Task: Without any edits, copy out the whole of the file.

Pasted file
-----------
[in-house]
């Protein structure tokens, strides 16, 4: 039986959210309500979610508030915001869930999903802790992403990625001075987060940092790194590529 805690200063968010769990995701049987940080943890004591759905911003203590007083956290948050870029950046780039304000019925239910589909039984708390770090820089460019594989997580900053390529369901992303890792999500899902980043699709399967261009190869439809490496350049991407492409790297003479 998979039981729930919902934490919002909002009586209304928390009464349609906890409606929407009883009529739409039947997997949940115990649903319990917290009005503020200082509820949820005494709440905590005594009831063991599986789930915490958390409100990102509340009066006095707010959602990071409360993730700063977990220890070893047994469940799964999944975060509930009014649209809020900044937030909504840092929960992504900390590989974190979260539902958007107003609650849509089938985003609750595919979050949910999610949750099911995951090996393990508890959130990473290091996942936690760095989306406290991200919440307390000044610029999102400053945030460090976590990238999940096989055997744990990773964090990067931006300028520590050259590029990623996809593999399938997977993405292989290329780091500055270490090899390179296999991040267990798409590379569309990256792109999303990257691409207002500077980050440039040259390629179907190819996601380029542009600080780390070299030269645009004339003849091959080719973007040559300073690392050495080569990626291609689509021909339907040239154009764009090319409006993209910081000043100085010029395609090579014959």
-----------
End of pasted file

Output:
[in-house]
């Protein structure tokens, strides 16, 4: 039986959210309500979610508030915001869930999903802790992403990625001075987060940092790194590529 805690200063968010769990995701049987940080943890004591759905911003203590007083956290948050870029950046780039304000019925239910589909039984708390770090820089460019594989997580900053390529369901992303890792999500899902980043699709399967261009190869439809490496350049991407492409790297003479 998979039981729930919902934490919002909002009586209304928390009464349609906890409606929407009883009529739409039947997997949940115990649903319990917290009005503020200082509820949820005494709440905590005594009831063991599986789930915490958390409100990102509340009066006095707010959602990071409360993730700063977990220890070893047994469940799964999944975060509930009014649209809020900044937030909504840092929960992504900390590989974190979260539902958007107003609650849509089938985003609750595919979050949910999610949750099911995951090996393990508890959130990473290091996942936690760095989306406290991200919440307390000044610029999102400053945030460090976590990238999940096989055997744990990773964090990067931006300028520590050259590029990623996809593999399938997977993405292989290329780091500055270490090899390179296999991040267990798409590379569309990256792109999303990257691409207002500077980050440039040259390629179907190819996601380029542009600080780390070299030269645009004339003849091959080719973007040559300073690392050495080569990626291609689509021909339907040239154009764009090319409006993209910081000043100085010029395609090579014959």